Expansion in the country’s beef cattle herd is bringing cheaper meat prices to the grocery store just in time for the summer grilling season, but those reduced prices might get some scrutiny on Capitol Hill. U.S. Department of Agriculture data show the price of ground beef is down about 30 cents per pound compared to last year. Cheaper feed, falling land prices and increased consumer demand for meat over the past three years spurred the nation’s beef producers to raise more cattle, said Lee Schulz, a livestock economist at Iowa State University. "We've seen increases in beef production really start[ing] in late 2015 and into 2016," Schulz said. "That increase in production will lead to lower prices."
Still, he said prices have dropped a bit quicker than expected.
"What many of us thought would be a much longer, prolonged process to get to this new price level, really occurred in the last three months of 2015," Schulz said.
As summer heats up, other kinds of beef like steaks and ribs should also have lower prices than last year, Schulz said. But, he added, increases in pork and poultry production are also expected.
"Reduced prices will benefit consumers," Schulz said. "Competition at the retail meat case for the consumer’s dollar will be aggressive."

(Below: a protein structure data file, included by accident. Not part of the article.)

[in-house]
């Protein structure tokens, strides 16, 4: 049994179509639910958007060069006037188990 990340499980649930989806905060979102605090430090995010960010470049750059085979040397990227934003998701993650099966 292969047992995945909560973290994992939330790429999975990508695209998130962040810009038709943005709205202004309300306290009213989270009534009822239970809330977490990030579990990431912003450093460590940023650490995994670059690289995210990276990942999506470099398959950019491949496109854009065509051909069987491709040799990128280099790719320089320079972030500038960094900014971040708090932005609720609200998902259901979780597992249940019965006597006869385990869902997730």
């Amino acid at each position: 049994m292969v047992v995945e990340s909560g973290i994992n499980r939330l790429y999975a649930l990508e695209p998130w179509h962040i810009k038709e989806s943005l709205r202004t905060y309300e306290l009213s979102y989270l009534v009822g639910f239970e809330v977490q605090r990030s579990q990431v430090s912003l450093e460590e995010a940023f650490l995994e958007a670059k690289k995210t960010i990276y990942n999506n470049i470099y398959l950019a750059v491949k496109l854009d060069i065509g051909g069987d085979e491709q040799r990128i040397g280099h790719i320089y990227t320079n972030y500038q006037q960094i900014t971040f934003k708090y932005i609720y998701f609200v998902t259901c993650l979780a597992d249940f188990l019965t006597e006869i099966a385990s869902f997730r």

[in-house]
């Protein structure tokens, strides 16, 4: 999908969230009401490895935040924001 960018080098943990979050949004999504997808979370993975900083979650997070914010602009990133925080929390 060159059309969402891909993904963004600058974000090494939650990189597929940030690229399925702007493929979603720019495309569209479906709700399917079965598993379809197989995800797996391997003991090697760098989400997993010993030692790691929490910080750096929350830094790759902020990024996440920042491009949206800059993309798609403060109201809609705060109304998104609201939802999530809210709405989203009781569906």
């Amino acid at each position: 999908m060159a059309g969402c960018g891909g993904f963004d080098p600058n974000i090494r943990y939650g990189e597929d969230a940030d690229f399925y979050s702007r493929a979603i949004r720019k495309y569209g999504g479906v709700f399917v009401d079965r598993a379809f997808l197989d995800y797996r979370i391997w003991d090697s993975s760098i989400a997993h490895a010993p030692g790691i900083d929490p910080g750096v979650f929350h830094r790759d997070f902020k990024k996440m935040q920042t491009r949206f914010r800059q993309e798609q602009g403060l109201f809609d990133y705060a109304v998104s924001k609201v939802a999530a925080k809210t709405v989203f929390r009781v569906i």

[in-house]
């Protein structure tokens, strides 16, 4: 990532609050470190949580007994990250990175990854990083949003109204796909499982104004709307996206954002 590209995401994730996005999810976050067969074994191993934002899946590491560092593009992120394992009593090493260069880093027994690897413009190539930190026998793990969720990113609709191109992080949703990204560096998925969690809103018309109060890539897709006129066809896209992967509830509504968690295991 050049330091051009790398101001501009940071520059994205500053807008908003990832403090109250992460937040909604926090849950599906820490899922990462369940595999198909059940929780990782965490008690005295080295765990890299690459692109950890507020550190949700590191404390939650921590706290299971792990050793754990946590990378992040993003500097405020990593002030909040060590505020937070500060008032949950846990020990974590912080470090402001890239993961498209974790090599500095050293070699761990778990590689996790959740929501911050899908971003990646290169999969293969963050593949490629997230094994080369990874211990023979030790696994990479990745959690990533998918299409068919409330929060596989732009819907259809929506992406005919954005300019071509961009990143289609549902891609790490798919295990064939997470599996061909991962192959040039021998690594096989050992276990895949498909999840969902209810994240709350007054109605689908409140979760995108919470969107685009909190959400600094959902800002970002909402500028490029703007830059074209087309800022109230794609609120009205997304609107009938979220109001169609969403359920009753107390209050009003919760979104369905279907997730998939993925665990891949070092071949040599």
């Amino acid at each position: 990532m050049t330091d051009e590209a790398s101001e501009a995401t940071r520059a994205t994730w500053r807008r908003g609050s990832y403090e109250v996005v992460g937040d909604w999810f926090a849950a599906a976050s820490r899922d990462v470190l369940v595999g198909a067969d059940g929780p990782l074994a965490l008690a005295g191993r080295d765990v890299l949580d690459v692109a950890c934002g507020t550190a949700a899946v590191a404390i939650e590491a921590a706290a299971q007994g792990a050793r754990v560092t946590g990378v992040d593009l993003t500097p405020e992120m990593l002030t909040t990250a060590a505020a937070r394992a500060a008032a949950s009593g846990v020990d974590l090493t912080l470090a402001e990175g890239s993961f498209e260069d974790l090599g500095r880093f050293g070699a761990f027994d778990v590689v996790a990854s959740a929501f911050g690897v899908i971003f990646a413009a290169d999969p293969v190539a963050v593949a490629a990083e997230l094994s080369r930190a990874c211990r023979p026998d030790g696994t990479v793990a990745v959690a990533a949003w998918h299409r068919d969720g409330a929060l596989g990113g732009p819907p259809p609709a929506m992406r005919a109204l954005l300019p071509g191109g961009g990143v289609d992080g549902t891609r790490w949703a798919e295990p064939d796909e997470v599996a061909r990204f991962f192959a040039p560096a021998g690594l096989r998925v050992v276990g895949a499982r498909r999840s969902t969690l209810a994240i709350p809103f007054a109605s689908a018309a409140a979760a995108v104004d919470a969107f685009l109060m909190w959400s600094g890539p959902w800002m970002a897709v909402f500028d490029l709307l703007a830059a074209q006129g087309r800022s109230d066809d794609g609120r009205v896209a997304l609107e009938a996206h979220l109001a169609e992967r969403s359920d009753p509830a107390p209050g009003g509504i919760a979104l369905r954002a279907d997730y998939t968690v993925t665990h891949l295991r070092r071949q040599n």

But those lower prices prompted U.S. Sen. Chuck Grassley, R-Iowa, to request a Government Accountability Office study of the cattle market.
"We've seen unbelievable volatility in cattle prices during the last year," Grassley said.
During a U.S. Senate agriculture committee hearing on the state of the livestock industry last week, Tracy Brunner, president of the National Cattlemen's Beef Association, testified that given the price variability, farmers and ranchers need to have confidence in the futures market so they can use it to manage the risk from fluctuating prices.
"The integrity of our market forums is very important, for without futures contract integrity, our industry will abandon their use," he said.
Brunner specifically asked the government to stay out of that marketplace.
"Today we ask for no direct action from our government in our cattle marketing systems and forums," he said.
Schulz says farmers know when they produce more meat they're likely to see lower prices.
"I don't see anything as far as market collusion or price fixing or anything like that," he said. The market is just adjusting to changes in supply, he says.